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Northern Ireland Environment Link Logo
 

News

 

Events

 

Jun 2016 right left

  
01

Europe – “Competing Visions” Event

Thursday 2nd June
Riddel Hall, Queen’s University Belfast
Free

03

Good Food Market

Saturday 4th June
The Argory, Moy
Normal Admission, Members Free

Mid Ulster Vintage Rally

Saturday 4th June
Springhill, Moneymore
Adult £5, Child £2

Butterfly Conservation’s Wider Countryside Butterfly Survey (WCBS)

Saturday 4th June
TBC
N/A

Scenic Forset Trek

Sunday 5th June
Florence Court
Normal Admission, Members Free

06
07

”An Ounce of Prevention is Worth a Pound of Cure” – Public Health Agency Annual Research and Practice Conference 2016

Wednesday 8th June
Riddel Hall, Stranmillis, Belfast

09

Moth Night at Crom

Friday 10th June
Crom, Co Fermanagh
Normal Admission, Members Free

Book Fair at Castle Ward

Saturday 11th June
Castle Ward
Normal Admission, Members Free

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15
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17

Garden Fete

Saturday 18th June
Springhill, Moneymore
Normal Admission, Members Free

Orchid Walk

Saturday 18th June
Portstewart Strand
Adult £2, Child £1

‘Introduction to Pollinators’

Saturday 18th June
Corrymeela Centre, 5 Drumaroan Road, Ballycastle, Co. Antrim BT54 6QU
N/A

Mid–Summer Solstice Walk

Sunday 19th June
Giant’s Causeway
Adult £7 Child £7

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23

Introduction to Macro–Moth Identification and Trapping

Friday 24th June
Marble Arch Caves Global Geopark, Marlbank Road, Legnabrocky, Florencecourt, Co. Fermanagh BT92 1EW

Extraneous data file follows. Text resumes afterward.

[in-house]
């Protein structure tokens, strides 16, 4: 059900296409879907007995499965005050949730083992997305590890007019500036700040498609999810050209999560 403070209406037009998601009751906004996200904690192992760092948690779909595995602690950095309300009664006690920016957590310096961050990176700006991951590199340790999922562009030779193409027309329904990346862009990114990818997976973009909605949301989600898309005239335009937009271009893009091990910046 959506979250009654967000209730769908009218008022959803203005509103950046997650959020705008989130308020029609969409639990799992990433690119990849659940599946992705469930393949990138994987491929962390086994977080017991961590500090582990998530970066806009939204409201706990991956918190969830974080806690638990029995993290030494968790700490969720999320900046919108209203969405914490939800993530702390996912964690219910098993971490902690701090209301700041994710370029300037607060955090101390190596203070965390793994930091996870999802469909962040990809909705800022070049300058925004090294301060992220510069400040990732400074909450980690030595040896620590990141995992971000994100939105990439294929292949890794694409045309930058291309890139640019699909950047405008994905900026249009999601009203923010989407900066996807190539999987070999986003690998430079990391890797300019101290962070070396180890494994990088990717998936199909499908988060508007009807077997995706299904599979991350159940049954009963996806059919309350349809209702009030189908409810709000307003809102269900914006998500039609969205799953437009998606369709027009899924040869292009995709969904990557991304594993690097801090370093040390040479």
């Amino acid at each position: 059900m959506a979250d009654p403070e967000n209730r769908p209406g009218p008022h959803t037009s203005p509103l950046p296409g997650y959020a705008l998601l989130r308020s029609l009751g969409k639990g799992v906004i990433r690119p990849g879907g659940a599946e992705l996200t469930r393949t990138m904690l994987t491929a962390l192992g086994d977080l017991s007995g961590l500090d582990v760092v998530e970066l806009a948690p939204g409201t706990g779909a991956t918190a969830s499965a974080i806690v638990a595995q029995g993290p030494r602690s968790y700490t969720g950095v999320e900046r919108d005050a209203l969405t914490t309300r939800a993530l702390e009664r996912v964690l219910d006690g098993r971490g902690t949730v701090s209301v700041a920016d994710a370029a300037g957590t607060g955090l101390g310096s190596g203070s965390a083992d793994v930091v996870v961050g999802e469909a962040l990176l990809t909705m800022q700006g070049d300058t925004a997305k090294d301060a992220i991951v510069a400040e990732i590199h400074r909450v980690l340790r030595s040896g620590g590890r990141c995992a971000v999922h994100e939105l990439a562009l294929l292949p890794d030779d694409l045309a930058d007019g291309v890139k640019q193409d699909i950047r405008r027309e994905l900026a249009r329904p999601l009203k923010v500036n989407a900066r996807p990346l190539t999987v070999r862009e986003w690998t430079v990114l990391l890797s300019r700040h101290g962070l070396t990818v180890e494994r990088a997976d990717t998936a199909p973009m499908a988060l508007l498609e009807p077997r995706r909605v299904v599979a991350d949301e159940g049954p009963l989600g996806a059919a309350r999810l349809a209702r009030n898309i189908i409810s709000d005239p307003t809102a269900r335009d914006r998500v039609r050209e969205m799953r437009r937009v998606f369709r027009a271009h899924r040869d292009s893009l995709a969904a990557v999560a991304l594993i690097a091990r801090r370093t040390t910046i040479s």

N/A

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26

Making It Add Up: Fundraising Training for the Heritage & Environment Sector

Monday 27th June
Clifton House, North Queen St, Belfast BT15 1ES
Morning Session free; Afternoon Session £20

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Fermanagh Trust wind report 12 March 2012

Research by The Fermanagh Trust has found that communities in Northern Ireland are being financially disadvantaged by wind farm developments in comparison to the rest of the UK.  Other models of community benefit, such as community ownership, have also not been made available locally.

The report has implications for government and the onshore, wind industry – with some of the same companies operating and/or owning wind farms across the UK.

The research findings – the result of a three–month study which was supported by the Building Change Trust – found that the higher levels of payments into community funds in Great Britain have generally not been achieved at approved wind farms in Northern Ireland.

In Great Britain for example, amounts reaching and exceeding £2,000/MW, per annum have increasingly been seen. However, only one of the fourteen community funds in Northern Ireland identified by The Fermanagh’s Trust’s research was found to offer £2,000/MW per annum – this was a recent development which occurred during the lifetime of the research project, offered for a wind farm which has yet to be built.